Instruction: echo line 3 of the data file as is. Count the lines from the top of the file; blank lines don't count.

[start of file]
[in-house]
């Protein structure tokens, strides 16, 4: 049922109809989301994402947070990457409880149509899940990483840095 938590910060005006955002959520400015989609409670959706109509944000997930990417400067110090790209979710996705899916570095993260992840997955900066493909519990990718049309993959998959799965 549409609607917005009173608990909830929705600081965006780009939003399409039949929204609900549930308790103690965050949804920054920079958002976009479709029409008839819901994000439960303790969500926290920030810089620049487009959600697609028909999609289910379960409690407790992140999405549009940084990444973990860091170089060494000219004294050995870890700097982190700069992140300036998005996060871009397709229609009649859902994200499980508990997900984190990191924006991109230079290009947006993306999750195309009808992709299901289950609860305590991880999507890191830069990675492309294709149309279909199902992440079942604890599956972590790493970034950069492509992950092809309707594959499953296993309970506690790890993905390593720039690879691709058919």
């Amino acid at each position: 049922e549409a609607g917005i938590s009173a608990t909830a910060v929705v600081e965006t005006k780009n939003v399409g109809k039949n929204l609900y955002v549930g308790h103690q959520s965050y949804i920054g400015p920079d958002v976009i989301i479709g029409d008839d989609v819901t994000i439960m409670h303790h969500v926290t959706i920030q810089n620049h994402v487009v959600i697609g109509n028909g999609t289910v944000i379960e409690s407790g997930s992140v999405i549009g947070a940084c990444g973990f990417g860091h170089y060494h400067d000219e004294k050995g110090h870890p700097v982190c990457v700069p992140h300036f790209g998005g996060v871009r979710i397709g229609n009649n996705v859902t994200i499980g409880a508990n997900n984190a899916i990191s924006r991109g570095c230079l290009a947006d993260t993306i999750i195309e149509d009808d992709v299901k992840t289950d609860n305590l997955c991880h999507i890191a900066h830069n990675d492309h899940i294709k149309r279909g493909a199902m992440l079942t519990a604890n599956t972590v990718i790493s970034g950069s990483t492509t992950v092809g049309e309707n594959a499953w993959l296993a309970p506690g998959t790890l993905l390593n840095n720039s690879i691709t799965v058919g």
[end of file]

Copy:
């Amino acid at each position: 049922e549409a609607g917005i938590s009173a608990t909830a910060v929705v600081e965006t005006k780009n939003v399409g109809k039949n929204l609900y955002v549930g308790h103690q959520s965050y949804i920054g400015p920079d958002v976009i989301i479709g029409d008839d989609v819901t994000i439960m409670h303790h969500v926290t959706i920030q810089n620049h994402v487009v959600i697609g109509n028909g999609t289910v944000i379960e409690s407790g997930s992140v999405i549009g947070a940084c990444g973990f990417g860091h170089y060494h400067d000219e004294k050995g110090h870890p700097v982190c990457v700069p992140h300036f790209g998005g996060v871009r979710i397709g229609n009649n996705v859902t994200i499980g409880a508990n997900n984190a899916i990191s924006r991109g570095c230079l290009a947006d993260t993306i999750i195309e149509d009808d992709v299901k992840t289950d609860n305590l997955c991880h999507i890191a900066h830069n990675d492309h899940i294709k149309r279909g493909a199902m992440l079942t519990a604890n599956t972590v990718i790493s970034g950069s990483t492509t992950v092809g049309e309707n594959a499953w993959l296993a309970p506690g998959t790890l993905l390593n840095n720039s690879i691709t799965v058919g």